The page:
Issue Date: September 21, 2009
Big Guns Target Global Warming
World leaders turn their attention to climate change this week in two meetings that could give an important push to talks that are supposed to culminate in a new global climate deal this December.
On Sept. 22, more than 100 world leaders are expected at United Nations headquarters in New York City for the first of the two meetings, the Summit on Climate Change. The second is a meeting of financial officials from the world's largest economies, dubbed the Group of 20 (G-20). It will take place on Sept. 24 and 25 in Pittsburgh.
The two gatherings will provide President Barack Obama with his first opportunities to help shape international policies on human-induced global warming. He will speak at the UN summit and is hosting the G-20 gathering.
At the summit, UN Secretary-General Ban Ki-moon is calling heads of governments together for a day of intensive discussions. Ban says he wants them to "mobilize the political will and generate the momentum needed to reach an ambitious agreement" at the December climate conference in Copenhagen.
The Copenhagen gathering is expected to produce a treaty that will supersede the 1997 Kyoto protocol. That accord called for industrialized countries to slash their greenhouse emissions between 2008 and 2012. Although a number of its allies—including the European Union and Japan—agreed to the pact, the U.S. never ratified it, primarily because the treaty imposed no emission reduction requirements on developing countries.
Talks on a new treaty, however, are bogged down. U.S. Special Envoy for Climate Change Todd Stern acknowledges that the tenor of the climate negotiations "has been difficult so far." Countries remain entrenched in two major blocs, industrialized countries and the developing world, he says.
Developing countries see human-induced climate change as a problem the industrialized world created, Stern says. They fear that curbing their greenhouse gas emissions could stifle their ability to develop and lift millions of people out of poverty, he says.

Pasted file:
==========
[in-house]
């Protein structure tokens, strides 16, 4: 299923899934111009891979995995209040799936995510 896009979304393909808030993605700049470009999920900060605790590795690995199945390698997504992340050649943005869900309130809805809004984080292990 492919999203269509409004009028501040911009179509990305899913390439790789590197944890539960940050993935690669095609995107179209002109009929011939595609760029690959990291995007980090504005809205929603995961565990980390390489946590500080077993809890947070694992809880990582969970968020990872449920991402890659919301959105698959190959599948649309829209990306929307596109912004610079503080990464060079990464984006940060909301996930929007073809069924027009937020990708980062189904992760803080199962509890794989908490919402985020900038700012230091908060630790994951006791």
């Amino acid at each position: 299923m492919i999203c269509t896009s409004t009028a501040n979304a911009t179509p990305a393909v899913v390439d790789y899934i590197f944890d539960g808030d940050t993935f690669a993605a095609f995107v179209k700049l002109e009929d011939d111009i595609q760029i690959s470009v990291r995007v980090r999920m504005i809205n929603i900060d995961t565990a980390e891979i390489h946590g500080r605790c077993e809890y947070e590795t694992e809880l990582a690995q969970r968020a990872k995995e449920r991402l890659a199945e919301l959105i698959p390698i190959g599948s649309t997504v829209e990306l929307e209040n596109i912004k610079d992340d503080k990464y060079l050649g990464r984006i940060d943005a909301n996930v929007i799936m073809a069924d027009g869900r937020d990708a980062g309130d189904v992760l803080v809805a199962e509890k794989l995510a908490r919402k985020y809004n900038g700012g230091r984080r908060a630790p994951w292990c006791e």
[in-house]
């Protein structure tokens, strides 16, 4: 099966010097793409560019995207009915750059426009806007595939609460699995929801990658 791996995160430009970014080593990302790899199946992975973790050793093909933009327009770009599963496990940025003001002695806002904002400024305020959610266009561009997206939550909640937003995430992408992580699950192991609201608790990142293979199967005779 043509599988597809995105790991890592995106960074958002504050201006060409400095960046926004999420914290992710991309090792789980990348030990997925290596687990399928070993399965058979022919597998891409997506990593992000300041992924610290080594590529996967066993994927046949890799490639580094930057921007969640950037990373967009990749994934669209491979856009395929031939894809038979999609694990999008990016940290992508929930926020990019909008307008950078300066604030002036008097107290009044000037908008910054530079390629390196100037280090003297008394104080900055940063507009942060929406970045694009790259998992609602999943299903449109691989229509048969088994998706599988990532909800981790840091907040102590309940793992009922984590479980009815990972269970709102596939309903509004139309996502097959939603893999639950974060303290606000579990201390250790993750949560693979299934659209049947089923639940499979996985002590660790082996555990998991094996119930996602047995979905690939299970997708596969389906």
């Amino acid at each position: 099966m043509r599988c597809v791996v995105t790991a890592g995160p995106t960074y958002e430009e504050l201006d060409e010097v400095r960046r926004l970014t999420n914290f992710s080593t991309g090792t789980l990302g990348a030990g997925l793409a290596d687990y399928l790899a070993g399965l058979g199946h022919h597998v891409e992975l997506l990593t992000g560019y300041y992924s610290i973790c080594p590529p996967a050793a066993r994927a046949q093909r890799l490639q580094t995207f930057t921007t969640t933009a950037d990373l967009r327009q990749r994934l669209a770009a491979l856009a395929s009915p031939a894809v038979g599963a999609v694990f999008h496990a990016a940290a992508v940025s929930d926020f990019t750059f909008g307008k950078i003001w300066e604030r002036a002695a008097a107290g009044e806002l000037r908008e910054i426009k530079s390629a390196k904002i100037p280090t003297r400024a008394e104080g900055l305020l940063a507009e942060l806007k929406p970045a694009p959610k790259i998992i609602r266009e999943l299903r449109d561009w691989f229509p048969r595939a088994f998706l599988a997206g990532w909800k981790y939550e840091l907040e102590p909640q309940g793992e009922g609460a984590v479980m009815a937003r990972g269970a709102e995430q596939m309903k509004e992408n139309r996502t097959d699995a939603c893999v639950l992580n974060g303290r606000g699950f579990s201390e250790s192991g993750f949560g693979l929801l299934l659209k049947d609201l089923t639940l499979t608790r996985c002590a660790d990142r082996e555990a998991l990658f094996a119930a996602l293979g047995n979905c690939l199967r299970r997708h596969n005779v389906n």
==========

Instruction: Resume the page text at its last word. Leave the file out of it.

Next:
Industrialized countries, meanwhile, view climate change as a global problem that can't be addressed without action from developing countries, too, especially China and other major emerging economies, Stern says.
Money is another big sticking point in the negotiations. Developing countries are asking each industrialized nation to contribute up to 1% of its gross domestic product to help developing nations fight and adapt to climate change.
Rep. F. James Sensenbrenner Jr. (R-Wis.), the top Republican on the House Select Committee on Energy Independence & Global Warming, calls the developing countries' proposal too expensive and unacceptable.
Michael A. Levi, senior fellow at the think-tank Council on Foreign Relations, points out the developing countries' proposal is a negotiating position, not a final deal. "I'm sure [developing countries] will settle for less," he says. How much less remains to be seen.
The financing question is on the agenda for the G-20, which consists of 19 nations and the European Union that together are responsible for 85% of the world's economy. Brazil, China, India, and Indonesia, which are major developing economies with growing greenhouse gas emissions, are members of the G-20.
This month, the EU offered the first and, thus far, only proposal on climate financial assistance for developing countries. The European Commission, the EU's executive branch, proposed that the EU contribute between 2 billion and 15 billion euros ($2.9 billion to $21.9 billion) per year by 2020. This proposal may be discussed at the G-20 meeting.
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